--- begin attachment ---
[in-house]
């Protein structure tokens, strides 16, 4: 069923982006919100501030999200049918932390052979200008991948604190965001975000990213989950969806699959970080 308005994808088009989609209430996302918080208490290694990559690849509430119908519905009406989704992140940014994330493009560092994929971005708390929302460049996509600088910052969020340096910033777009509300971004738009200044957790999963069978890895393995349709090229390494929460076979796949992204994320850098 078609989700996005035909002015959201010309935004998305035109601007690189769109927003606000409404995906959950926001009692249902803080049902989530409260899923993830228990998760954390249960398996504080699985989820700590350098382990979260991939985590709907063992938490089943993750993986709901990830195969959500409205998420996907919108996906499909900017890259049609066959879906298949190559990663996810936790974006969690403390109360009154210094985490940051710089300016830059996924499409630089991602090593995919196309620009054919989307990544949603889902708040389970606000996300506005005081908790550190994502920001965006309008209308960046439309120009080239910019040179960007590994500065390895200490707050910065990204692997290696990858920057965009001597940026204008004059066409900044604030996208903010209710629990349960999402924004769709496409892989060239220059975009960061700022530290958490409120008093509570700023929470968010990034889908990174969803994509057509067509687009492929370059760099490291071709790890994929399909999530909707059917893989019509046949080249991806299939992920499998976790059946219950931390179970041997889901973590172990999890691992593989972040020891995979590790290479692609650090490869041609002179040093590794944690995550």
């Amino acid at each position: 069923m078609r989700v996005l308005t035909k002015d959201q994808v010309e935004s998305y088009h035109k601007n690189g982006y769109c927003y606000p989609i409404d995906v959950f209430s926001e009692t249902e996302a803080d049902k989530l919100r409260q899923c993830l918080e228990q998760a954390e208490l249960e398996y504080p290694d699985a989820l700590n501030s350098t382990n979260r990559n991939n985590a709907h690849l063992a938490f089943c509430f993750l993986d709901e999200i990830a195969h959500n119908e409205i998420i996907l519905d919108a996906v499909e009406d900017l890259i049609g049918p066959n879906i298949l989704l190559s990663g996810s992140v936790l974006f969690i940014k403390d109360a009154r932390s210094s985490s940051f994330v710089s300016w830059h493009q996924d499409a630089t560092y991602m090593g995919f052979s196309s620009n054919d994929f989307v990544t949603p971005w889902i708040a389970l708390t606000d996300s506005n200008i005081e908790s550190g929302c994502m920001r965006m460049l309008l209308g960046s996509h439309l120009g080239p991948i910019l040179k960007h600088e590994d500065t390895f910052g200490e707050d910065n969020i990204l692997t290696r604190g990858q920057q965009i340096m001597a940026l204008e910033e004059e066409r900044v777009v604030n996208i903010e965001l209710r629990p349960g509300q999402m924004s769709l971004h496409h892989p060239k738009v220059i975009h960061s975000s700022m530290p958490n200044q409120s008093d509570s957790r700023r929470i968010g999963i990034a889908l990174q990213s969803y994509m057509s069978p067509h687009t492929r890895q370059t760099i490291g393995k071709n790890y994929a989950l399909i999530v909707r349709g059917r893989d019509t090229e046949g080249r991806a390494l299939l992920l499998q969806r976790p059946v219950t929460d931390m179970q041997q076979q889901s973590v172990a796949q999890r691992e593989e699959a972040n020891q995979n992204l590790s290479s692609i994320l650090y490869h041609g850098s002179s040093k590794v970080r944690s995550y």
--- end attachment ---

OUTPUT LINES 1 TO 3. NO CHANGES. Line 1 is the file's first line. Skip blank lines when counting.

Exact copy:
[in-house]
């Protein structure tokens, strides 16, 4: 069923982006919100501030999200049918932390052979200008991948604190965001975000990213989950969806699959970080 308005994808088009989609209430996302918080208490290694990559690849509430119908519905009406989704992140940014994330493009560092994929971005708390929302460049996509600088910052969020340096910033777009509300971004738009200044957790999963069978890895393995349709090229390494929460076979796949992204994320850098 078609989700996005035909002015959201010309935004998305035109601007690189769109927003606000409404995906959950926001009692249902803080049902989530409260899923993830228990998760954390249960398996504080699985989820700590350098382990979260991939985590709907063992938490089943993750993986709901990830195969959500409205998420996907919108996906499909900017890259049609066959879906298949190559990663996810936790974006969690403390109360009154210094985490940051710089300016830059996924499409630089991602090593995919196309620009054919989307990544949603889902708040389970606000996300506005005081908790550190994502920001965006309008209308960046439309120009080239910019040179960007590994500065390895200490707050910065990204692997290696990858920057965009001597940026204008004059066409900044604030996208903010209710629990349960999402924004769709496409892989060239220059975009960061700022530290958490409120008093509570700023929470968010990034889908990174969803994509057509067509687009492929370059760099490291071709790890994929399909999530909707059917893989019509046949080249991806299939992920499998976790059946219950931390179970041997889901973590172990999890691992593989972040020891995979590790290479692609650090490869041609002179040093590794944690995550």
């Amino acid at each position: 069923m078609r989700v996005l308005t035909k002015d959201q994808v010309e935004s998305y088009h035109k601007n690189g982006y769109c927003y606000p989609i409404d995906v959950f209430s926001e009692t249902e996302a803080d049902k989530l919100r409260q899923c993830l918080e228990q998760a954390e208490l249960e398996y504080p290694d699985a989820l700590n501030s350098t382990n979260r990559n991939n985590a709907h690849l063992a938490f089943c509430f993750l993986d709901e999200i990830a195969h959500n119908e409205i998420i996907l519905d919108a996906v499909e009406d900017l890259i049609g049918p066959n879906i298949l989704l190559s990663g996810s992140v936790l974006f969690i940014k403390d109360a009154r932390s210094s985490s940051f994330v710089s300016w830059h493009q996924d499409a630089t560092y991602m090593g995919f052979s196309s620009n054919d994929f989307v990544t949603p971005w889902i708040a389970l708390t606000d996300s506005n200008i005081e908790s550190g929302c994502m920001r965006m460049l309008l209308g960046s996509h439309l120009g080239p991948i910019l040179k960007h600088e590994d500065t390895f910052g200490e707050d910065n969020i990204l692997t290696r604190g990858q920057q965009i340096m001597a940026l204008e910033e004059e066409r900044v777009v604030n996208i903010e965001l209710r629990p349960g509300q999402m924004s769709l971004h496409h892989p060239k738009v220059i975009h960061s975000s700022m530290p958490n200044q409120s008093d509570s957790r700023r929470i968010g999963i990034a889908l990174q990213s969803y994509m057509s069978p067509h687009t492929r890895q370059t760099i490291g393995k071709n790890y994929a989950l399909i999530v909707r349709g059917r893989d019509t090229e046949g080249r991806a390494l299939l992920l499998q969806r976790p059946v219950t929460d931390m179970q041997q076979q889901s973590v172990a796949q999890r691992e593989e699959a972040n020891q995979n992204l590790s290479s692609i994320l650090y490869h041609g850098s002179s040093k590794v970080r944690s995550y």